Authors: Chad McCordic – Program Director, Brima Lansana – Senior Community Action Coordinator
When OneVillage Partners works with community members to develop projects, we use an adaption of Human Centered Design, a methodology that puts the real life, human experience at the core of project development. Fundamental to this is the focus on a “user,” or the intended target of the project. By focusing on the experience of this “user,” it encourages those developing the project to ask themselves: How does this project impact that particular “user’s” wellbeing? How can we use the user’s experience to make this project more impactful? If you look closely at any of our projects, you’ll see that all details have been tailored to the particular user that the group decided to focus the project on. It’s the reason why the locks on latrine doors are lower in Gbeka, so that kids can open the door more easily.
This month, in Yandohun, the Human Centered Design workshops have been focusing on access to quality education, which was voted by everyone there as the current priority focus. Many parents saw the troubling high school drop out rate, particularly of girls and felt that the problem was beyond their ability to change. However, others believed the solution lay in their hands. Brima Mambu, a community volunteer recalled that for years an “atmosphere of blame game” among parents had been undermining girls’ education in their community.
When the Community Action Group volunteers in Yandohun were researching the problem, they identified their core problem as “a high rate of school drop-out,’’ and the most affected group, or “user,” as teenage girls. In order to understand and analyze the core problem, the community volunteers used a problem tree, enabling them to identify some of the root causes to the increased dropout.
Teenage girls in Yandohun face significant challenges in accessing quality education. Most girls who start high school do not graduate. Many parents can barely pull together basic tuition, much less safe accommodation for their daughters. This is crucial, as Yandohun does not have a nearby secondary school, so in order to pay for the education of their children, parents also need to be able to provide them with a safe place to stay. While being far away from the social safety net of their village, young girls from Yandohun are vulnerable in big cities. It’s a daunting challenge.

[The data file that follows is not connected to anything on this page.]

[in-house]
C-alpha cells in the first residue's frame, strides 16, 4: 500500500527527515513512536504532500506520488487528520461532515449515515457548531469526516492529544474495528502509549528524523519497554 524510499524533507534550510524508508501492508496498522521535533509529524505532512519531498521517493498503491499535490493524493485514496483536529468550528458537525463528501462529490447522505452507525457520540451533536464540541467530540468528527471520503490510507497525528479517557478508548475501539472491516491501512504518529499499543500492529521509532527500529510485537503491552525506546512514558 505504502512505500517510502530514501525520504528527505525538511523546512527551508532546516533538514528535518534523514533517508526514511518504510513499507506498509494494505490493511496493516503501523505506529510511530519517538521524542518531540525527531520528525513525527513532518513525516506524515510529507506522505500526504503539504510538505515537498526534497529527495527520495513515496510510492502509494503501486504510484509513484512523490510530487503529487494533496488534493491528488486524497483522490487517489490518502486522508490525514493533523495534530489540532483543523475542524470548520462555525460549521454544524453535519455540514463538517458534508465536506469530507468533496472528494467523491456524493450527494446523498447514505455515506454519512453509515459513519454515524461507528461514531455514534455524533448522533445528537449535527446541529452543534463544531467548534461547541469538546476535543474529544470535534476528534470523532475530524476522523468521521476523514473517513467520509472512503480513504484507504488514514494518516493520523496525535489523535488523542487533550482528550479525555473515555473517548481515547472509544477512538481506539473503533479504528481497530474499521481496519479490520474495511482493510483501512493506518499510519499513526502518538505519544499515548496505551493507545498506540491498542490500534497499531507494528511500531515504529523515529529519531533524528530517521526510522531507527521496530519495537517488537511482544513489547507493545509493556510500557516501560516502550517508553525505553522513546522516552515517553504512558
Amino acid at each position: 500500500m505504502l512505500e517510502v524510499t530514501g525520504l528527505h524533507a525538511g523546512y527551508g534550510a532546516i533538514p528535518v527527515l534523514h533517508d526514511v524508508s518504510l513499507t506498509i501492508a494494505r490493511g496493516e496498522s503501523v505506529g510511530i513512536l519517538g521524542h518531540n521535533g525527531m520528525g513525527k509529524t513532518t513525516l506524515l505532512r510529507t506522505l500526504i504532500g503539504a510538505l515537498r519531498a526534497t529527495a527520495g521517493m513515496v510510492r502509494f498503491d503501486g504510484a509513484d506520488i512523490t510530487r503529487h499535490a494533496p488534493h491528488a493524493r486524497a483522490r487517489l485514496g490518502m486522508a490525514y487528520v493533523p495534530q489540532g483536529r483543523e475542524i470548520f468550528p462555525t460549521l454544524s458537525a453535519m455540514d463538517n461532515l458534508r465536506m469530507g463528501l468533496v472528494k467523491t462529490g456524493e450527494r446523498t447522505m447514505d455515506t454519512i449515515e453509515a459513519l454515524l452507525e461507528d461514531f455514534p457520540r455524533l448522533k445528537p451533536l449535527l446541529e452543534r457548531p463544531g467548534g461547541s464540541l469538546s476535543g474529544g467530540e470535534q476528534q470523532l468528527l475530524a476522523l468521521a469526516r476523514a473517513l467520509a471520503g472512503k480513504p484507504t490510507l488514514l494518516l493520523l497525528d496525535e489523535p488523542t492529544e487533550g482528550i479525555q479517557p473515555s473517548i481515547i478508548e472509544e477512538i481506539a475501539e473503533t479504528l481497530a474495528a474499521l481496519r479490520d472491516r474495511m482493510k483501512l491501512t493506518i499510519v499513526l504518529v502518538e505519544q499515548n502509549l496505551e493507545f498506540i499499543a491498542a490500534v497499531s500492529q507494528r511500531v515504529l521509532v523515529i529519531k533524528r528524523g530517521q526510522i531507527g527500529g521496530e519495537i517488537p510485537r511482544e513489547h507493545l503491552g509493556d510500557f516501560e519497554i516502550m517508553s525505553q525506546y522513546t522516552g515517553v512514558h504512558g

Two young girls from Yandohun who had dropped out of high school were invited to help OneVillage Partners staff and the community volunteers in Yandohun to better understand these challenges and better shape the current project. The girls had just begun secondary school when they dropped out; one is 15 and the other is 16. These girls also helped highlight another challenge faced here: one has a child, the other is pregnant. Yandohun is a community of 850 people. Of 31 adolescent girls who have dropped out of high school in the last two years in Yandohun, 21 of them are either pregnant or already have children. Both girls plainly told the group that they did not believe they would go back to school. They did not see a future where they would be able to finish their education.
They told stories of failing classes because of abuse; of being manipulated because they didn’t know any better; of not understanding relationships and sex; of being forced out of class because they couldn’t afford tuition that semester; of yearning to return home but having to do so with shame and disappointment. One girl spoke of a lack of parental support that led to her feeling abandoned. She soon became a mother at the age of sixteen. In the workshop with the Community Action Group, she said she encouraged all girls in a similar situation to be more determined and to reach out to the entire community with one message: “We are now mothers because of neglect, but with their support we are ready to go back to school.”
By opening themselves up to the immediate, real life experience of these girls, OneVillage Partners and the Yandohun volunteers were able to understand the challenge holistically. The contributions from these girls fueled the discussion about how to solve this problem. Participants brainstormed ideas such as: structural and academic improvements to their local primary school; better academic preparation for girls entering junior and senior secondary school through specialized classes led by volunteer tutors from Yandohun; more consultations with parents about the social challenges for their girls; a sex education class for girls before they leave for school in September; and a more robust school management committee.
Over the next few months, OneVillage Partners will continue to refine these solutions alongside Yandohun volunteers, community members, and these girls, to create a sustainable project that supports the girls of Yandohun to better prepare themselves for a prosperous future. This adaption of Human Centered Design allows OneVillage Partners to analyze broad social challenges, while still focusing on the intimate real life experiences from users. This better equips us and our partners to bring about change, even if it seems that the change needed is beyond our reach. Brima Mambu, a Community Action Group member in Yandohun, summed it up, “We as a community need to encourage and support young women better, no matter what. We all have a duty to do this for the good of our community.”